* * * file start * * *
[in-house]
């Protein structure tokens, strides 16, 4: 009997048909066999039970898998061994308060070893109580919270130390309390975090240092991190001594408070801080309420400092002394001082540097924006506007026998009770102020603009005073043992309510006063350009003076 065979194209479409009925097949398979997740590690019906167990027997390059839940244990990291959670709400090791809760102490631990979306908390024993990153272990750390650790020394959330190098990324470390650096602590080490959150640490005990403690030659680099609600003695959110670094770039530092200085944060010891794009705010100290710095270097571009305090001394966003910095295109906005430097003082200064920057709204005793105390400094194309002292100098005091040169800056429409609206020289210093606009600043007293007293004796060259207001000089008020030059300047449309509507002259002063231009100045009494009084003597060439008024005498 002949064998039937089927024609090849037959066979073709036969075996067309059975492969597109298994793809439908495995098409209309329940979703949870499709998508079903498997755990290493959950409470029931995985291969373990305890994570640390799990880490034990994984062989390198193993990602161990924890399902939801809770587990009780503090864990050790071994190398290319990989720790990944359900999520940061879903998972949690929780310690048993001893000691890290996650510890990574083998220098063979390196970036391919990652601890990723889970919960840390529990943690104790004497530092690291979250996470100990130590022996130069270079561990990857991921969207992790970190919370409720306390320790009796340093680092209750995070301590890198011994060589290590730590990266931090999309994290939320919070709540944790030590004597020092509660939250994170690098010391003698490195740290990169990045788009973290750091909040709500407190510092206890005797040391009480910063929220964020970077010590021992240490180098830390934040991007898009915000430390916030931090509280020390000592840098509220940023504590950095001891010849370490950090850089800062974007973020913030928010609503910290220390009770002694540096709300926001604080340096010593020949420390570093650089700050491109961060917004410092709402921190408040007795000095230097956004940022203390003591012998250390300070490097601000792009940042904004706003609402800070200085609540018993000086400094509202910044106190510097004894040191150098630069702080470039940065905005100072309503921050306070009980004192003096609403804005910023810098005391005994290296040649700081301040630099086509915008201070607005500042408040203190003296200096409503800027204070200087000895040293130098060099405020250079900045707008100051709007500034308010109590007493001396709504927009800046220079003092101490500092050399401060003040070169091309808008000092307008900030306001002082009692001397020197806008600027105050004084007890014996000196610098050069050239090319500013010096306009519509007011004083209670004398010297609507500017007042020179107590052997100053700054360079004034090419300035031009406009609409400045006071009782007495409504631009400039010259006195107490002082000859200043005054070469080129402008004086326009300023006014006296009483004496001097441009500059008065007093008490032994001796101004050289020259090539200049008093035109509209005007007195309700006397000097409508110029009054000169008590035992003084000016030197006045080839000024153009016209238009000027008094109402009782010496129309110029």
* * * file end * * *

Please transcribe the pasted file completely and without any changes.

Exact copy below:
[in-house]
């Protein structure tokens, strides 16, 4: 009997048909066999039970898998061994308060070893109580919270130390309390975090240092991190001594408070801080309420400092002394001082540097924006506007026998009770102020603009005073043992309510006063350009003076 065979194209479409009925097949398979997740590690019906167990027997390059839940244990990291959670709400090791809760102490631990979306908390024993990153272990750390650790020394959330190098990324470390650096602590080490959150640490005990403690030659680099609600003695959110670094770039530092200085944060010891794009705010100290710095270097571009305090001394966003910095295109906005430097003082200064920057709204005793105390400094194309002292100098005091040169800056429409609206020289210093606009600043007293007293004796060259207001000089008020030059300047449309509507002259002063231009100045009494009084003597060439008024005498 002949064998039937089927024609090849037959066979073709036969075996067309059975492969597109298994793809439908495995098409209309329940979703949870499709998508079903498997755990290493959950409470029931995985291969373990305890994570640390799990880490034990994984062989390198193993990602161990924890399902939801809770587990009780503090864990050790071994190398290319990989720790990944359900999520940061879903998972949690929780310690048993001893000691890290996650510890990574083998220098063979390196970036391919990652601890990723889970919960840390529990943690104790004497530092690291979250996470100990130590022996130069270079561990990857991921969207992790970190919370409720306390320790009796340093680092209750995070301590890198011994060589290590730590990266931090999309994290939320919070709540944790030590004597020092509660939250994170690098010391003698490195740290990169990045788009973290750091909040709500407190510092206890005797040391009480910063929220964020970077010590021992240490180098830390934040991007898009915000430390916030931090509280020390000592840098509220940023504590950095001891010849370490950090850089800062974007973020913030928010609503910290220390009770002694540096709300926001604080340096010593020949420390570093650089700050491109961060917004410092709402921190408040007795000095230097956004940022203390003591012998250390300070490097601000792009940042904004706003609402800070200085609540018993000086400094509202910044106190510097004894040191150098630069702080470039940065905005100072309503921050306070009980004192003096609403804005910023810098005391005994290296040649700081301040630099086509915008201070607005500042408040203190003296200096409503800027204070200087000895040293130098060099405020250079900045707008100051709007500034308010109590007493001396709504927009800046220079003092101490500092050399401060003040070169091309808008000092307008900030306001002082009692001397020197806008600027105050004084007890014996000196610098050069050239090319500013010096306009519509007011004083209670004398010297609507500017007042020179107590052997100053700054360079004034090419300035031009406009609409400045006071009782007495409504631009400039010259006195107490002082000859200043005054070469080129402008004086326009300023006014006296009483004496001097441009500059008065007093008490032994001796101004050289020259090539200049008093035109509209005007007195309700006397000097409508110029009054000169008590035992003084000016030197006045080839000024153009016209238009000027008094109402009782010496129309110029």